The bladder, reproductive organs, and other structures in the bowl-shaped pelvic area need to be positioned properly in order to properly function.

Normally, strong tissues keep everything in place to allow this to happen. However, if certain tissues weaken, organs may slip out of their original position and slide downward. Sometimes, it's the vaginal vault that's primarily affected. If this happens, it's a type of pelvic organ prolapse (POP) referred to as a vaginal vault prolapse.

An option for correcting this problem is a robot-assisted abdominal sacrocolpopexy.

Contact Us Today

Why Might a Robotic-Assisted Sacrocolpopexy Be Recommended?

Women with POP don't always need surgery. In fact, steps may be taken to correct vaginal vault prolapse with non-surgical methods if future plans include attempts at becoming pregnant. It's when options that may include the use of a pessary that's inserted into the vagina or pelvic floor exercises aren't effective that surgery may be discussed. A robot-assisted abdominal sacrocolpopexy may benefit patients experiencing:

  • Issues from a vagina that has folded down into the lower portion
  • Severe prolapse that occurred after a hysterectomy
  • Persistent feelings of fullness in the vagina
  • Urinary incontinence due to the prolapse
  • Pain associated with intercourse
  • Chronic constipation and similar issues affecting quality of life

What Happens Before Surgery?

Before a robot-assisted abdominal sacrocolpopexy is performed, a urologist typically performs several tests to get a better idea of how the prolapse is affecting urinary and reproductive system functions. Such testing often includes blood and urine tests, image tests, and an evaluation of a patient's overall health. Patients are sometimes given antibiotics to reduce the risk of infection.

How Is the Procedure Done?

Performed under general anesthesia, a sacrocolpopexy is done with incisions made into the abdomen to pull tissues up to lift the vagina back into the correct position. Synthetic mesh or graft material is used to secure the repositioned tissues in place to prevent a prolapse from recurring. Additional steps may be necessary if the bladder and other organs are also misaligned.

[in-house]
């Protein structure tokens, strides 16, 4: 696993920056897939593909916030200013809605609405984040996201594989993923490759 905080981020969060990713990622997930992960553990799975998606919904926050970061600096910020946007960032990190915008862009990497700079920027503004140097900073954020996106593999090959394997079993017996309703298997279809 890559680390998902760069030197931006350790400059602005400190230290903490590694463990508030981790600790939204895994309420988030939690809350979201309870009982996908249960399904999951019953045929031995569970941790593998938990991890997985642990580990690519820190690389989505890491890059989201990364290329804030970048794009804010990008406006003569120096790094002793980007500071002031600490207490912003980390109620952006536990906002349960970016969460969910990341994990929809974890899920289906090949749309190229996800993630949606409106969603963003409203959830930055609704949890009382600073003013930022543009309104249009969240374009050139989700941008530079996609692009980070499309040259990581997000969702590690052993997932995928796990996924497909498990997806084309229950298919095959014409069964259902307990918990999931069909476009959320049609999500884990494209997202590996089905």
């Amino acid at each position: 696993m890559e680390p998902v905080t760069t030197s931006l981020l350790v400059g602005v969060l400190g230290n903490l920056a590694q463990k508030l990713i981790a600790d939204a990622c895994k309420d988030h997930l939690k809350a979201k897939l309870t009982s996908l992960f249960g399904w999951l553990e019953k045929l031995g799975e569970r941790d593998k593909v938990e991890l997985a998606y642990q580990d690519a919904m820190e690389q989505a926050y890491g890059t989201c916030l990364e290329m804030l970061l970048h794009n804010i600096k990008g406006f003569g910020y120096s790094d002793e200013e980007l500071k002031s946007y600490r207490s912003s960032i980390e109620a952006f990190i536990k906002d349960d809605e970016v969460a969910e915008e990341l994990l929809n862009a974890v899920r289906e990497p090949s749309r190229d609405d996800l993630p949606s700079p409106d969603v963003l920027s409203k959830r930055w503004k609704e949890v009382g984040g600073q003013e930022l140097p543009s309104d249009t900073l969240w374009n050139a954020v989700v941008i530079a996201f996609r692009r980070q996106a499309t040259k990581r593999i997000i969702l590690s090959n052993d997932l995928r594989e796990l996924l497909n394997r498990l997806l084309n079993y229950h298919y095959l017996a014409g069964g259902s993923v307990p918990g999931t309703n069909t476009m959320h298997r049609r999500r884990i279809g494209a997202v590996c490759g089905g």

How Is Robotic-Assisted Sacrocolpopexy Different from Standard Surgery?

A robot-assisted abdominal sacrocolpopexy is a minimally invasive approach to surgery that's performed with the urology surgeon sitting in a remote unit in the same room as the patient. During the procedure, the surgeon will have a detailed view of the affected part of the pelvic area on a monitor capable of producing very detailed images. The surgeon's hand movements are transferred from the controller to the robotic arm, which is also used to insert specially designed surgical and manipulate instruments. Patients often benefit from:

  • Fewer complication risks
  • Less risk of damage to nerves and soft tissues
  • Shorter recovery times
  • Increased accessibility since the robotic arm can make movements not possible by human hands

Success rates for sacrocolpopexies are fairly high; up to 90 percent, according to some estimates. When robot-assisted guidance is part of the procedure, the increased precision may reduce risks even further for patients who would likely benefit from this treatment for POP involving the vaginal vault. Depending on the extent of the prolapse and what structures are affected, a urologist may also recommend removal of the uterus (colpocleiesis), closure of all or part of the vagina with obliterative surgery, or a sacrohysteropexy, a similar procedure to correct uterine prolapse.

Contact Our Renowned Specialists Today!

Dr. Olivia Chang
Olivia Chang, M.D.
Urogynecology, Pelvic Reconstructive Surgery, Female Urology, Urinary Incontinence, Transgender Care
Assistant Professor of Clinical Urology
Dr. Gamal Ghoniem
Gamal Ghoniem, M.D., F.A.C.S., ABU/FPMRS
Female Urology/Urogynecology
Professor of Clinical Urology and Vice Chairman
Dr. Zhina Sadeghi
Zhina Sadeghi, M.D.
Neurourology, Urologic Reconstructive Surgery and Female Urology
Assistant Professor of Clinical Urology

Disclaimer : All content posted on this website is commentary or opinion. This website does not give or attempt to give medical advice and your personal information is not stored. THIS WEBSITE IS NOT DESIGNED TO – AND DOES NOT – PROVIDE MEDICAL ADVICE.